You matter and so does everything you do. You decide. What we do impacts people and our planet in a positive or negative way. We impact current and future generations. BJ was our senior captain in 1999. When I asked, “What’s your dream? Where do you want to be at the end of the season?” BJ had the courage to dream higher than we did as coaches. He wanted to play for the State Championship. We did play for the State Championship. It changed the belief of what we thought was possible forever. After 7 State Championships and many successful doctors, lawyers, engineers, business owners and parents a lot of lives have been and are being changed in a positive way. All because young men know the power of a dream. It started with BJ’s Butterfly Effect dream.
In 2017 Shale Crescent USA made a major decision to spend a lot of money to attend the World Petrochemical Conference in Houston, TX. Our only lead came on the last day from a chance meeting on an elevator between floors 26 and 2. That Butterfly Effect elevator meeting six years ago lead to several studies leading to contacts who have created good jobs in the Shale Crescent USA states by coming or expanding. Jobs for vendors, contractors and other businesses like restaurants and retail stores where employees spend money are created. This is a start. More jobs are coming. The lives of workers’ children and grandchildren will be positively affected. Will hope in a positive future keep kids off drugs like it did my technical college students?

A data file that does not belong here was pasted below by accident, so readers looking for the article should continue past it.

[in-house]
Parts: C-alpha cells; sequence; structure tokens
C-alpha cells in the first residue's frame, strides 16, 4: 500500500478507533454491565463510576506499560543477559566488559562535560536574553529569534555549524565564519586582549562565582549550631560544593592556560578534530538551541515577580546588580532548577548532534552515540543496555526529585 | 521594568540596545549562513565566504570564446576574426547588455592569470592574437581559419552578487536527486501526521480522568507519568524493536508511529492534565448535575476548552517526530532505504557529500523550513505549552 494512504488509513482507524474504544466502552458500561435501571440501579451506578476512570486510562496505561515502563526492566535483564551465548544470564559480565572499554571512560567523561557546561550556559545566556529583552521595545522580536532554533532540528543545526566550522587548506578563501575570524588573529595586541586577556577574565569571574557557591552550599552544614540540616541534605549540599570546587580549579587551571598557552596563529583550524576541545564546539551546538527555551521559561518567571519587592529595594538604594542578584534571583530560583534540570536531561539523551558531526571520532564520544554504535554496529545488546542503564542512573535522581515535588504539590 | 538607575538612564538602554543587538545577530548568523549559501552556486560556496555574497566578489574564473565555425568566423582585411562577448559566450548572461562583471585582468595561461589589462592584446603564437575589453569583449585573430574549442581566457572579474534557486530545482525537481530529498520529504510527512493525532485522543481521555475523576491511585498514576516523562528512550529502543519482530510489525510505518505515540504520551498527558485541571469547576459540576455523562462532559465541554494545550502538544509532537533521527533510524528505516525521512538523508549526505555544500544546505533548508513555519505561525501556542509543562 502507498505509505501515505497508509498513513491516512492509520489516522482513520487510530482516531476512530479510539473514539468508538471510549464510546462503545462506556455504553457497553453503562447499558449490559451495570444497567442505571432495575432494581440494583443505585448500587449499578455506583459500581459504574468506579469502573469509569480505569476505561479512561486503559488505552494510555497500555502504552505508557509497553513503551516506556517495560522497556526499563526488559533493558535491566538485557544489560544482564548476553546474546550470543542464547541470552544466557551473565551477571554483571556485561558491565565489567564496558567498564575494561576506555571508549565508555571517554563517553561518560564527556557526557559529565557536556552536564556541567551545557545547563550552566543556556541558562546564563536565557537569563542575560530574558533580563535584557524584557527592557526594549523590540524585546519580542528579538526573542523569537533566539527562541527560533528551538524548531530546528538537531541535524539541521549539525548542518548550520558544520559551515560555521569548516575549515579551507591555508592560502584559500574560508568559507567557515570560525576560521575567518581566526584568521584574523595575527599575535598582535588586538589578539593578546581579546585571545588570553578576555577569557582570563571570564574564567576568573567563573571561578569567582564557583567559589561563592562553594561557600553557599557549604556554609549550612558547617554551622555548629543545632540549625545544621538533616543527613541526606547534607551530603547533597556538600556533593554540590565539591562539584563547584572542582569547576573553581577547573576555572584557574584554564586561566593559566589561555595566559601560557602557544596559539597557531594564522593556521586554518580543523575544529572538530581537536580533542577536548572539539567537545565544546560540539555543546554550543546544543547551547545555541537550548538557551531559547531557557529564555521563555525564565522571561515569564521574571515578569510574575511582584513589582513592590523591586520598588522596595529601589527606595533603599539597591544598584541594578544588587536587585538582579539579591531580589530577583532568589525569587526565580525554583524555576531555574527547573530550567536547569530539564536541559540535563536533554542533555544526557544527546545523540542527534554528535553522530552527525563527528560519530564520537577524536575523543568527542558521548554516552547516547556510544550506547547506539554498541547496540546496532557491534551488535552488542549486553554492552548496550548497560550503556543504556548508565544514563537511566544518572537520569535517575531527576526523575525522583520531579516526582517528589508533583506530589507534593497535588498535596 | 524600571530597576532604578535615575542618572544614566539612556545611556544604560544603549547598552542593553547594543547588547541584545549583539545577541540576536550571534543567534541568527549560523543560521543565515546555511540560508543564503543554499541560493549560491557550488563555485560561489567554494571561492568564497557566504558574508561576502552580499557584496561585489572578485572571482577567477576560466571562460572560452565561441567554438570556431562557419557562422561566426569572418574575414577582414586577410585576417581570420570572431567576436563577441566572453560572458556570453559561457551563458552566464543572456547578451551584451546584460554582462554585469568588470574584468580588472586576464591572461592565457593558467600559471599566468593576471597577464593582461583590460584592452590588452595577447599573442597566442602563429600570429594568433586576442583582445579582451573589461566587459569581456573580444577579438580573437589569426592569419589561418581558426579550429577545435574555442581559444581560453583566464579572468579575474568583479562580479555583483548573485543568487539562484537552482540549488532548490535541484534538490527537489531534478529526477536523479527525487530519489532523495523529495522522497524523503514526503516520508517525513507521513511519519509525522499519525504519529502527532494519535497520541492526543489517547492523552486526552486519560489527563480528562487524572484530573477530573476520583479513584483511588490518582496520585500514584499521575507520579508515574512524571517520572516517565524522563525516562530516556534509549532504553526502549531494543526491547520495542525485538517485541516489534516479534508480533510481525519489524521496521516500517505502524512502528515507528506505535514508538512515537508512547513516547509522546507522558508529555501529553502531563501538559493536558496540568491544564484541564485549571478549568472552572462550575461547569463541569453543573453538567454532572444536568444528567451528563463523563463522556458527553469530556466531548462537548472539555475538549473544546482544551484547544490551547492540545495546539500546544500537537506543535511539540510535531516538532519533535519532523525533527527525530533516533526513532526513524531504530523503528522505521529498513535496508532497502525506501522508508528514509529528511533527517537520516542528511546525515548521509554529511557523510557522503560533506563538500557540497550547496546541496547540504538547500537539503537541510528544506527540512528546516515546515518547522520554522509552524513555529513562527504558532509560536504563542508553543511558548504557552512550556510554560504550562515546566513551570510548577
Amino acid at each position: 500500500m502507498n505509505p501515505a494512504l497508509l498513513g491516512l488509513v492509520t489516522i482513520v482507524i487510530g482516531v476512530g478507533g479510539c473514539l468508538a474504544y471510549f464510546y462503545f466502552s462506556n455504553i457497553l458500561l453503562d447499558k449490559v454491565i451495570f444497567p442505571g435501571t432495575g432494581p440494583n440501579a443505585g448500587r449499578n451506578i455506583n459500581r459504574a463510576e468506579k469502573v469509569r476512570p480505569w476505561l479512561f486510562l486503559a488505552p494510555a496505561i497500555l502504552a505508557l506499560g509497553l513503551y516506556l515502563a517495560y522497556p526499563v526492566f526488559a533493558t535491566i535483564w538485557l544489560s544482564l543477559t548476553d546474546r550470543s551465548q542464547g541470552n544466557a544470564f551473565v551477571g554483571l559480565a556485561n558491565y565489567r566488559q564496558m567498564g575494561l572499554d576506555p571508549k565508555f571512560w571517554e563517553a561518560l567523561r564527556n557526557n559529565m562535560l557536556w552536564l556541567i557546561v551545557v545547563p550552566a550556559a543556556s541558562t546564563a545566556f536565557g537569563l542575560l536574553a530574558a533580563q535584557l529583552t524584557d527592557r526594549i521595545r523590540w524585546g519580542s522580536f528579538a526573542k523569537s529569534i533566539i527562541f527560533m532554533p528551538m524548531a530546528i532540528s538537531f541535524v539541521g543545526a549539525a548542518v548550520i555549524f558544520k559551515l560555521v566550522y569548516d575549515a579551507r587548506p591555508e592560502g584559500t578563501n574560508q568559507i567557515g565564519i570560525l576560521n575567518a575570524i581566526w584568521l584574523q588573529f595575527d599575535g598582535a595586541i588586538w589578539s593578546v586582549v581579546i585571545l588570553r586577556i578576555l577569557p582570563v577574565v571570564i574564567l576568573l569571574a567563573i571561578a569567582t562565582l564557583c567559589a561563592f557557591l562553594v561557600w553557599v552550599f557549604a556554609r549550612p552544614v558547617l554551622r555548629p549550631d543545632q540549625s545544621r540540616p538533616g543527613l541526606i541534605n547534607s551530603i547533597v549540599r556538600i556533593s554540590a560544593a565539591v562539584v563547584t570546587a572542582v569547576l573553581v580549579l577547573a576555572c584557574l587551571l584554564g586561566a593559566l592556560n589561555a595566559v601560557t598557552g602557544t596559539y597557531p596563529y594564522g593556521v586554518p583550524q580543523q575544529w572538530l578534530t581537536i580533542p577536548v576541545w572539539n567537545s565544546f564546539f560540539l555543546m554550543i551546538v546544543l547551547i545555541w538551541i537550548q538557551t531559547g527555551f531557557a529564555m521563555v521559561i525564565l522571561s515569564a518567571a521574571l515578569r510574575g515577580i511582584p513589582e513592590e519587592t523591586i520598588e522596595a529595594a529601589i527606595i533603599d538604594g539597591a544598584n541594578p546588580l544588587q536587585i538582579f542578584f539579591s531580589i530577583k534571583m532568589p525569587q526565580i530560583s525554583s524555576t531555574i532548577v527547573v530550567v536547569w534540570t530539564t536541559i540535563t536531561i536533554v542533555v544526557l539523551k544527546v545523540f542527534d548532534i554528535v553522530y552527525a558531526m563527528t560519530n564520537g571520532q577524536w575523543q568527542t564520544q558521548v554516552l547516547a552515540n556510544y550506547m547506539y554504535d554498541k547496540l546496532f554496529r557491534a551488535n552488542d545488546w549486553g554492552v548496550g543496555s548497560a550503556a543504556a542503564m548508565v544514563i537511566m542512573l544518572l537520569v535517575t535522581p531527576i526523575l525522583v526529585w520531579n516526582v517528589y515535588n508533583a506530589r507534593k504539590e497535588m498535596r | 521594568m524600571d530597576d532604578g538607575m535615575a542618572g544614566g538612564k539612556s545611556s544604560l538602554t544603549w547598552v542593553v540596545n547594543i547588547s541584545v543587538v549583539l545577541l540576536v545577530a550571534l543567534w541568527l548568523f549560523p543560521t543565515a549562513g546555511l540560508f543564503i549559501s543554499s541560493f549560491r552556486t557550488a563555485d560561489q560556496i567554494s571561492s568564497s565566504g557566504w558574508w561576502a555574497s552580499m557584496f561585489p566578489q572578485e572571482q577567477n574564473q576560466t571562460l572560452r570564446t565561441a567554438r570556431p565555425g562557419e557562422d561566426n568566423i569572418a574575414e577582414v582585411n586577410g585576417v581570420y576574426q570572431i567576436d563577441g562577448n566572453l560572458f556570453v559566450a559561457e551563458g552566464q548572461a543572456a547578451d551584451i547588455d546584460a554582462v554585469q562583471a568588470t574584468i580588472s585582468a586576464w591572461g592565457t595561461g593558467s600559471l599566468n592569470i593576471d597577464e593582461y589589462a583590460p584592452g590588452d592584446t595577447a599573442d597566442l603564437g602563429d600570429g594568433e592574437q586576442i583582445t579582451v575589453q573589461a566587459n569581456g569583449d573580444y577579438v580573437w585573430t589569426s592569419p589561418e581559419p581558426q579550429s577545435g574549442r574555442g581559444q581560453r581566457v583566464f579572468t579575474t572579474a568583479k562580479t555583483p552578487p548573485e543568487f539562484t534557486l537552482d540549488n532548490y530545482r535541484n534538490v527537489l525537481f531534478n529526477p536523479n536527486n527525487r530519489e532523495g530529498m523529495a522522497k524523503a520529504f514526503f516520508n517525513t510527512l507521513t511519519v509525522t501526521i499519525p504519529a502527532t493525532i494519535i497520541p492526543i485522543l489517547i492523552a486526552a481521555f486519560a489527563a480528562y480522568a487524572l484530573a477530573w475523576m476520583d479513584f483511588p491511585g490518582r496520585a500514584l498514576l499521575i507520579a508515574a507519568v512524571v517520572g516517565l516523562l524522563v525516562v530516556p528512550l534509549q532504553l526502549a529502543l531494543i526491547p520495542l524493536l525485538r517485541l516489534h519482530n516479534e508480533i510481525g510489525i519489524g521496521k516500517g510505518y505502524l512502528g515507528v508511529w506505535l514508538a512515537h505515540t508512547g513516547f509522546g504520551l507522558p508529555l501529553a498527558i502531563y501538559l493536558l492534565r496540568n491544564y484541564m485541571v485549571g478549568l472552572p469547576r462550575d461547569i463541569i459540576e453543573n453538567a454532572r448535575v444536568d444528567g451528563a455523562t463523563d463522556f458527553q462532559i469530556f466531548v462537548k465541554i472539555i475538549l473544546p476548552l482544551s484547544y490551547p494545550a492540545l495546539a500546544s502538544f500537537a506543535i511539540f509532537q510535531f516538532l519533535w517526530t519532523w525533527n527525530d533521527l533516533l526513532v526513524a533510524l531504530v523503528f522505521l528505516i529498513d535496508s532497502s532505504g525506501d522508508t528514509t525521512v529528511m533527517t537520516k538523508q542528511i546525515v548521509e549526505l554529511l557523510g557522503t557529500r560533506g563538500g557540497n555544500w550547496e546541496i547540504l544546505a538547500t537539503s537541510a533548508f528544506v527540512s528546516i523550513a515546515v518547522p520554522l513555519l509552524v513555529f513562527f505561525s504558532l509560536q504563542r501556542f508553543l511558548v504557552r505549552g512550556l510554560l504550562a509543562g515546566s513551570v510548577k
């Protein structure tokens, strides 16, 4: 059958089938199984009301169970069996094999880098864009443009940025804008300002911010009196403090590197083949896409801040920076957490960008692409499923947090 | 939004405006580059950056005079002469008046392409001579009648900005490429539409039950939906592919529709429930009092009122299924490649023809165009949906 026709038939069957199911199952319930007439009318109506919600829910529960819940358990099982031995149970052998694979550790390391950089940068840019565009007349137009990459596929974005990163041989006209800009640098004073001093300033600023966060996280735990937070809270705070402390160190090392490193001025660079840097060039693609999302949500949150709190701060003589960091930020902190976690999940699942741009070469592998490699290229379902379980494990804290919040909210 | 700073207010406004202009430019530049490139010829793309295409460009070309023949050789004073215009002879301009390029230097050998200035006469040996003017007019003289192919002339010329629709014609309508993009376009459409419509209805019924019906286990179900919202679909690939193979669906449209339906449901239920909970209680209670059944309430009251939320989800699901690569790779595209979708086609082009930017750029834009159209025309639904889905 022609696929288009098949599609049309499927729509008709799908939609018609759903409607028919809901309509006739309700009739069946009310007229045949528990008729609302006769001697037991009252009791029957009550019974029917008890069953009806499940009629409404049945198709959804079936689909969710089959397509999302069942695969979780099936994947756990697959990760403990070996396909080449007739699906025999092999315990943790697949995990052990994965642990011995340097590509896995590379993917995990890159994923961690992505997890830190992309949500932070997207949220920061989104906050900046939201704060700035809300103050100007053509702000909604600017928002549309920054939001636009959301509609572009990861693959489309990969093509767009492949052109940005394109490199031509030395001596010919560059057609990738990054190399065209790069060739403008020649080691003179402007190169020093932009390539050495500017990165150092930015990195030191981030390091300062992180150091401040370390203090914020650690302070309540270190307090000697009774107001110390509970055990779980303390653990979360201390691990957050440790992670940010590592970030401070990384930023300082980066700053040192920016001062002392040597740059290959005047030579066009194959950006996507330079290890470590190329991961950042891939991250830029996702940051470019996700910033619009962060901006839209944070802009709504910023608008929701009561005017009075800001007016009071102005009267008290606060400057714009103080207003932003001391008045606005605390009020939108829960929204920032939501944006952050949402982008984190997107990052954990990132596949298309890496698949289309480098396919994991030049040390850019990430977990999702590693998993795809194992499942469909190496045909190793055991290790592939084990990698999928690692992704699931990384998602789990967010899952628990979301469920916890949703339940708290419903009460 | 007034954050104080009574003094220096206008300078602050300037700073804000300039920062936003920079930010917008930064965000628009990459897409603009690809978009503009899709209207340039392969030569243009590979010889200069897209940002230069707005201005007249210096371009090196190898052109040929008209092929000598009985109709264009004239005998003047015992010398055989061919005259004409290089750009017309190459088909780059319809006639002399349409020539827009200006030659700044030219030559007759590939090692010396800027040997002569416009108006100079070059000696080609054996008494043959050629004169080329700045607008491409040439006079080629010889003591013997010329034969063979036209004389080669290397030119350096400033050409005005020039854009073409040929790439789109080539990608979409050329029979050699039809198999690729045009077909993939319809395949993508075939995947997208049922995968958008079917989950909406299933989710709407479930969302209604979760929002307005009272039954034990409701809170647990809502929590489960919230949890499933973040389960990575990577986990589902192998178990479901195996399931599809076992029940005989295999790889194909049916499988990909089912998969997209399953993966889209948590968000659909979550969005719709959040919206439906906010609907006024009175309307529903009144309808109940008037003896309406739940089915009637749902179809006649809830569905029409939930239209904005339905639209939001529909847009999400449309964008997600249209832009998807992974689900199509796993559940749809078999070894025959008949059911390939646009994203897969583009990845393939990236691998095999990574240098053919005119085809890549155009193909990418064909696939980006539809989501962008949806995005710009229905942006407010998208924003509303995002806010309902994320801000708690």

Tons of plastic waste are being taken out of the environment every day by CRDC, a company SCUSA helped in Pennsylvania. Other projects are reducing global emissions by using natural gas and raw materials from our region to manufacture products here and sell them here instead of importing them. This eliminates over 20,000 miles of transportation emissions and emissions from coal fired electricity overseas. The Shale Crescent Butterfly Effect elevator meeting in 2017 is helping to create a hurricane of jobs and a cleaner world.
We are all connected. We live on the same planet. What happens in Asia or Europe impacts us in the USA. Each of us is important. What we do matters not just to us but to everyone. Our small seemingly insignificant Butterfly Decisions can have big results. We must do our best to make those impacts on people and the planet positive. Start with a positive attitude. A smile and a sincere friendly “Hello” to everyone, especially those we love can change the world.
Greg Kozera, [email protected] is the Director of Marketing and Sales for Shale Crescent USA. www.shalecrescentusa.com (You can follow SCUSA on Facebook) He is a professional engineer with a Masters in Environmental Engineering and over 40 years’ experience in the energy industry. Greg is a leadership expert, high school soccer coach, professional speaker, author of four books and numerous published articles.